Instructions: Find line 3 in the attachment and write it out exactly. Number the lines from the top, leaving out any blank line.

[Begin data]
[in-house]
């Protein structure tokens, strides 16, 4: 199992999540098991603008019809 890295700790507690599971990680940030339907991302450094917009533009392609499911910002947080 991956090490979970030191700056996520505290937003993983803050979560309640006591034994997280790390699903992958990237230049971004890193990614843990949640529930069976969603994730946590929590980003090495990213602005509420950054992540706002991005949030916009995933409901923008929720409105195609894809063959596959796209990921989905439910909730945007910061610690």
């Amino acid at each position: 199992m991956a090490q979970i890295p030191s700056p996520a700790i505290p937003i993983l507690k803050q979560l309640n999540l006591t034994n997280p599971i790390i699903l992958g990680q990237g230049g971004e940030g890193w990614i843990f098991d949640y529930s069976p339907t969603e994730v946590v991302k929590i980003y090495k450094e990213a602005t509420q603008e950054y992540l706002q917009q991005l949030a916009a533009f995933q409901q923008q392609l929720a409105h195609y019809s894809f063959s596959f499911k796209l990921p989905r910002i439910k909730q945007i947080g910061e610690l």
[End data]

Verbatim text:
């Amino acid at each position: 199992m991956a090490q979970i890295p030191s700056p996520a700790i505290p937003i993983l507690k803050q979560l309640n999540l006591t034994n997280p599971i790390i699903l992958g990680q990237g230049g971004e940030g890193w990614i843990f098991d949640y529930s069976p339907t969603e994730v946590v991302k929590i980003y090495k450094e990213a602005t509420q603008e950054y992540l706002q917009q991005l949030a916009a533009f995933q409901q923008q392609l929720a409105h195609y019809s894809f063959s596959f499911k796209l990921p989905r910002i439910k909730q945007i947080g910061e610690l």